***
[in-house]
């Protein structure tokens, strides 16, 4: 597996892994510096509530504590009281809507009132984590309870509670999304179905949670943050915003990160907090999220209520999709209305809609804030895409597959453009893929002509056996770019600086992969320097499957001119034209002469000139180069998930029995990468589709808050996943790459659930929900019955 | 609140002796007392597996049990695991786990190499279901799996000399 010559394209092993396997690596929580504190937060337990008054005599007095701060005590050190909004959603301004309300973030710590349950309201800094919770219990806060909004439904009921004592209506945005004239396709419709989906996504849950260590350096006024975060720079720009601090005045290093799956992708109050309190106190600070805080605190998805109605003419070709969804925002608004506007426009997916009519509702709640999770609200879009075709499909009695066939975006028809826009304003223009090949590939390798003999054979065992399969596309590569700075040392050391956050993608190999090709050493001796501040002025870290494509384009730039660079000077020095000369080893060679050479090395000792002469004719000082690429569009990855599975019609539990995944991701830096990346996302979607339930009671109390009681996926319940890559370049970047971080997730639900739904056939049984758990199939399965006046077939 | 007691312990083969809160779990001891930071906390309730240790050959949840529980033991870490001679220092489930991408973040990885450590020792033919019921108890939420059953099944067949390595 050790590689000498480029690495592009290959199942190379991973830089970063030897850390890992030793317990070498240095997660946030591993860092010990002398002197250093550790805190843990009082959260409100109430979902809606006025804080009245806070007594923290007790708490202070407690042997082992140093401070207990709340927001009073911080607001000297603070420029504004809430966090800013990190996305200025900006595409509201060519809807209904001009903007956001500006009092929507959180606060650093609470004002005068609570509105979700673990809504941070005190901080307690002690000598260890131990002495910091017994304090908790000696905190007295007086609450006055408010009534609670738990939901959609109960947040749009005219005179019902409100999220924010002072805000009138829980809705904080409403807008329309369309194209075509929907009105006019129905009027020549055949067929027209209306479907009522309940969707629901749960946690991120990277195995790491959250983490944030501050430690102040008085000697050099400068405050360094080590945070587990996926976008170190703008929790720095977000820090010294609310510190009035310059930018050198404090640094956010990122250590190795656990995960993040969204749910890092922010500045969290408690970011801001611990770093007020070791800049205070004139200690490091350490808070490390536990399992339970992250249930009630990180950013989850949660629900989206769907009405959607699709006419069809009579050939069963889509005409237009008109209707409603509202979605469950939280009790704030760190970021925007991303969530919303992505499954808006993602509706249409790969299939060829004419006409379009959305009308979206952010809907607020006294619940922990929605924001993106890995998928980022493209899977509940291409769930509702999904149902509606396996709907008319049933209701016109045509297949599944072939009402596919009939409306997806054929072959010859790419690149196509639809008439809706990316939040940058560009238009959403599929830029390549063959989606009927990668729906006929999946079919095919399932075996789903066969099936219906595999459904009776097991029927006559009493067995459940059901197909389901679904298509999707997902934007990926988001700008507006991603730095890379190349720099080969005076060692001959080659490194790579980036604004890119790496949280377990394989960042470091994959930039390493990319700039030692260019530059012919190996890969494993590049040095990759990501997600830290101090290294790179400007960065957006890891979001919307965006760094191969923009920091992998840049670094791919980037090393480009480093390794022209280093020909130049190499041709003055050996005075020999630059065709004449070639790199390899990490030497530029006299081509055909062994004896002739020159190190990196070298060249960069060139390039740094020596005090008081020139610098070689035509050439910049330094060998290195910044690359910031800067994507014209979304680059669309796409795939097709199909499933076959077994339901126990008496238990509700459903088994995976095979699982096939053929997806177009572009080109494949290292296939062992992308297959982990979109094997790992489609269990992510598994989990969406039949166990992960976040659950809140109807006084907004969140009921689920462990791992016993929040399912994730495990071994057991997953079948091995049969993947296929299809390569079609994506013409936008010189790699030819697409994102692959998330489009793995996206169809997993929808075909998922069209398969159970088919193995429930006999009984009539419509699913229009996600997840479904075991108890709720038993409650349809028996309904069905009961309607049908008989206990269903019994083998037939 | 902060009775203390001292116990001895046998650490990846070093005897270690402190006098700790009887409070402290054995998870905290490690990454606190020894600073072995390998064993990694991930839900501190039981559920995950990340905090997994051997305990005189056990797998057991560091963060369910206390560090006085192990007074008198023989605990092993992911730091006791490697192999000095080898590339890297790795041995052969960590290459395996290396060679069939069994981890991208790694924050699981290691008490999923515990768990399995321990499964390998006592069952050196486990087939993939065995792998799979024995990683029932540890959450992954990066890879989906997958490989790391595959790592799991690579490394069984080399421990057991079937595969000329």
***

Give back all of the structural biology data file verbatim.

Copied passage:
[in-house]
């Protein structure tokens, strides 16, 4: 597996892994510096509530504590009281809507009132984590309870509670999304179905949670943050915003990160907090999220209520999709209305809609804030895409597959453009893929002509056996770019600086992969320097499957001119034209002469000139180069998930029995990468589709808050996943790459659930929900019955 | 609140002796007392597996049990695991786990190499279901799996000399 010559394209092993396997690596929580504190937060337990008054005599007095701060005590050190909004959603301004309300973030710590349950309201800094919770219990806060909004439904009921004592209506945005004239396709419709989906996504849950260590350096006024975060720079720009601090005045290093799956992708109050309190106190600070805080605190998805109605003419070709969804925002608004506007426009997916009519509702709640999770609200879009075709499909009695066939975006028809826009304003223009090949590939390798003999054979065992399969596309590569700075040392050391956050993608190999090709050493001796501040002025870290494509384009730039660079000077020095000369080893060679050479090395000792002469004719000082690429569009990855599975019609539990995944991701830096990346996302979607339930009671109390009681996926319940890559370049970047971080997730639900739904056939049984758990199939399965006046077939 | 007691312990083969809160779990001891930071906390309730240790050959949840529980033991870490001679220092489930991408973040990885450590020792033919019921108890939420059953099944067949390595 050790590689000498480029690495592009290959199942190379991973830089970063030897850390890992030793317990070498240095997660946030591993860092010990002398002197250093550790805190843990009082959260409100109430979902809606006025804080009245806070007594923290007790708490202070407690042997082992140093401070207990709340927001009073911080607001000297603070420029504004809430966090800013990190996305200025900006595409509201060519809807209904001009903007956001500006009092929507959180606060650093609470004002005068609570509105979700673990809504941070005190901080307690002690000598260890131990002495910091017994304090908790000696905190007295007086609450006055408010009534609670738990939901959609109960947040749009005219005179019902409100999220924010002072805000009138829980809705904080409403807008329309369309194209075509929907009105006019129905009027020549055949067929027209209306479907009522309940969707629901749960946690991120990277195995790491959250983490944030501050430690102040008085000697050099400068405050360094080590945070587990996926976008170190703008929790720095977000820090010294609310510190009035310059930018050198404090640094956010990122250590190795656990995960993040969204749910890092922010500045969290408690970011801001611990770093007020070791800049205070004139200690490091350490808070490390536990399992339970992250249930009630990180950013989850949660629900989206769907009405959607699709006419069809009579050939069963889509005409237009008109209707409603509202979605469950939280009790704030760190970021925007991303969530919303992505499954808006993602509706249409790969299939060829004419006409379009959305009308979206952010809907607020006294619940922990929605924001993106890995998928980022493209899977509940291409769930509702999904149902509606396996709907008319049933209701016109045509297949599944072939009402596919009939409306997806054929072959010859790419690149196509639809008439809706990316939040940058560009238009959403599929830029390549063959989606009927990668729906006929999946079919095919399932075996789903066969099936219906595999459904009776097991029927006559009493067995459940059901197909389901679904298509999707997902934007990926988001700008507006991603730095890379190349720099080969005076060692001959080659490194790579980036604004890119790496949280377990394989960042470091994959930039390493990319700039030692260019530059012919190996890969494993590049040095990759990501997600830290101090290294790179400007960065957006890891979001919307965006760094191969923009920091992998840049670094791919980037090393480009480093390794022209280093020909130049190499041709003055050996005075020999630059065709004449070639790199390899990490030497530029006299081509055909062994004896002739020159190190990196070298060249960069060139390039740094020596005090008081020139610098070689035509050439910049330094060998290195910044690359910031800067994507014209979304680059669309796409795939097709199909499933076959077994339901126990008496238990509700459903088994995976095979699982096939053929997806177009572009080109494949290292296939062992992308297959982990979109094997790992489609269990992510598994989990969406039949166990992960976040659950809140109807006084907004969140009921689920462990791992016993929040399912994730495990071994057991997953079948091995049969993947296929299809390569079609994506013409936008010189790699030819697409994102692959998330489009793995996206169809997993929808075909998922069209398969159970088919193995429930006999009984009539419509699913229009996600997840479904075991108890709720038993409650349809028996309904069905009961309607049908008989206990269903019994083998037939 | 902060009775203390001292116990001895046998650490990846070093005897270690402190006098700790009887409070402290054995998870905290490690990454606190020894600073072995390998064993990694991930839900501190039981559920995950990340905090997994051997305990005189056990797998057991560091963060369910206390560090006085192990007074008198023989605990092993992911730091006791490697192999000095080898590339890297790795041995052969960590290459395996290396060679069939069994981890991208790694924050699981290691008490999923515990768990399995321990499964390998006592069952050196486990087939993939065995792998799979024995990683029932540890959450992954990066890879989906997958490989790391595959790592799991690579490394069984080399421990057991079937595969000329």